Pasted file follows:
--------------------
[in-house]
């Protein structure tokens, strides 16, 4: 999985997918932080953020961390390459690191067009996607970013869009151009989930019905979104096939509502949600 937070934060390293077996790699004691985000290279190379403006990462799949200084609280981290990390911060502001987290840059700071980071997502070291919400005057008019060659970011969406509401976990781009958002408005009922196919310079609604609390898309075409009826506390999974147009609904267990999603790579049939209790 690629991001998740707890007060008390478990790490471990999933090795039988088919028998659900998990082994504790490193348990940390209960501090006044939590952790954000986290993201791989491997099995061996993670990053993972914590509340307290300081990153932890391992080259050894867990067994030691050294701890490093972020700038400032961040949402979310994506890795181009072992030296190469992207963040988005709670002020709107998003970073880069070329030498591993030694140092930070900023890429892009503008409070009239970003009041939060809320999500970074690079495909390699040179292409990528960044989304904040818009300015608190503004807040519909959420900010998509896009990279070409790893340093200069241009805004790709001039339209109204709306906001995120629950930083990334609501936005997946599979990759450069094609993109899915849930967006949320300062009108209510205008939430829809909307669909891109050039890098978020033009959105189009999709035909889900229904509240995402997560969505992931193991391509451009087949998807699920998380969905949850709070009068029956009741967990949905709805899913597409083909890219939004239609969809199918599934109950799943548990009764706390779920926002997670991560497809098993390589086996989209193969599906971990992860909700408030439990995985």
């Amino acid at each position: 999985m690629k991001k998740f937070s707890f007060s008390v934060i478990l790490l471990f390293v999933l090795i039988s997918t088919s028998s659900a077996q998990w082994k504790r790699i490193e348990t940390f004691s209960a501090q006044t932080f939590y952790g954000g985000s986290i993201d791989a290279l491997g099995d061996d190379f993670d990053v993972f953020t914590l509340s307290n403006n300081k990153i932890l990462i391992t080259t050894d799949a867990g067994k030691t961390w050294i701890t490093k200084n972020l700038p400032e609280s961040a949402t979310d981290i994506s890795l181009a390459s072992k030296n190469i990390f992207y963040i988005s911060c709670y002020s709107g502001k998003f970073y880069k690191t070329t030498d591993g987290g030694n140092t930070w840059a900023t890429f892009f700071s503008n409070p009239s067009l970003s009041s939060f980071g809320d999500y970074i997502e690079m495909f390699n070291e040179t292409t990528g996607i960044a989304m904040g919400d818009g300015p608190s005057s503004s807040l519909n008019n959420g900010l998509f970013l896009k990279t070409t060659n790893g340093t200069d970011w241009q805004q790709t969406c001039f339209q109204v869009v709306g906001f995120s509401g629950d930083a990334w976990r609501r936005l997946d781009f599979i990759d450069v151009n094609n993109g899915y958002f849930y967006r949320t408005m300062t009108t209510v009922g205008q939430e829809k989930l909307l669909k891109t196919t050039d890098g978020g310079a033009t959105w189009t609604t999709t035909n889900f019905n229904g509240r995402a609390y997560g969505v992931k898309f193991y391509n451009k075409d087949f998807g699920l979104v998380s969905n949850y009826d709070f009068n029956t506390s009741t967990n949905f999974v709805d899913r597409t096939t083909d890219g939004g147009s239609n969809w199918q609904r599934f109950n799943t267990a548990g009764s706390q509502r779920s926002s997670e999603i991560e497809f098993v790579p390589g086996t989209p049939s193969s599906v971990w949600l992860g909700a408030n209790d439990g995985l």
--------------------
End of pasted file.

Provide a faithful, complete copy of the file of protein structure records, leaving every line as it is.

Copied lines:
[in-house]
């Protein structure tokens, strides 16, 4: 999985997918932080953020961390390459690191067009996607970013869009151009989930019905979104096939509502949600 937070934060390293077996790699004691985000290279190379403006990462799949200084609280981290990390911060502001987290840059700071980071997502070291919400005057008019060659970011969406509401976990781009958002408005009922196919310079609604609390898309075409009826506390999974147009609904267990999603790579049939209790 690629991001998740707890007060008390478990790490471990999933090795039988088919028998659900998990082994504790490193348990940390209960501090006044939590952790954000986290993201791989491997099995061996993670990053993972914590509340307290300081990153932890391992080259050894867990067994030691050294701890490093972020700038400032961040949402979310994506890795181009072992030296190469992207963040988005709670002020709107998003970073880069070329030498591993030694140092930070900023890429892009503008409070009239970003009041939060809320999500970074690079495909390699040179292409990528960044989304904040818009300015608190503004807040519909959420900010998509896009990279070409790893340093200069241009805004790709001039339209109204709306906001995120629950930083990334609501936005997946599979990759450069094609993109899915849930967006949320300062009108209510205008939430829809909307669909891109050039890098978020033009959105189009999709035909889900229904509240995402997560969505992931193991391509451009087949998807699920998380969905949850709070009068029956009741967990949905709805899913597409083909890219939004239609969809199918599934109950799943548990009764706390779920926002997670991560497809098993390589086996989209193969599906971990992860909700408030439990995985």
């Amino acid at each position: 999985m690629k991001k998740f937070s707890f007060s008390v934060i478990l790490l471990f390293v999933l090795i039988s997918t088919s028998s659900a077996q998990w082994k504790r790699i490193e348990t940390f004691s209960a501090q006044t932080f939590y952790g954000g985000s986290i993201d791989a290279l491997g099995d061996d190379f993670d990053v993972f953020t914590l509340s307290n403006n300081k990153i932890l990462i391992t080259t050894d799949a867990g067994k030691t961390w050294i701890t490093k200084n972020l700038p400032e609280s961040a949402t979310d981290i994506s890795l181009a390459s072992k030296n190469i990390f992207y963040i988005s911060c709670y002020s709107g502001k998003f970073y880069k690191t070329t030498d591993g987290g030694n140092t930070w840059a900023t890429f892009f700071s503008n409070p009239s067009l970003s009041s939060f980071g809320d999500y970074i997502e690079m495909f390699n070291e040179t292409t990528g996607i960044a989304m904040g919400d818009g300015p608190s005057s503004s807040l519909n008019n959420g900010l998509f970013l896009k990279t070409t060659n790893g340093t200069d970011w241009q805004q790709t969406c001039f339209q109204v869009v709306g906001f995120s509401g629950d930083a990334w976990r609501r936005l997946d781009f599979i990759d450069v151009n094609n993109g899915y958002f849930y967006r949320t408005m300062t009108t209510v009922g205008q939430e829809k989930l909307l669909k891109t196919t050039d890098g978020g310079a033009t959105w189009t609604t999709t035909n889900f019905n229904g509240r995402a609390y997560g969505v992931k898309f193991y391509n451009k075409d087949f998807g699920l979104v998380s969905n949850y009826d709070f009068n029956t506390s009741t967990n949905f999974v709805d899913r597409t096939t083909d890219g939004g147009s239609n969809w199918q609904r599934f109950n799943t267990a548990g009764s706390q509502r779920s926002s997670e999603i991560e497809f098993v790579p390589g086996t989209p049939s193969s599906v971990w949600l992860g909700a408030n209790d439990g995985l």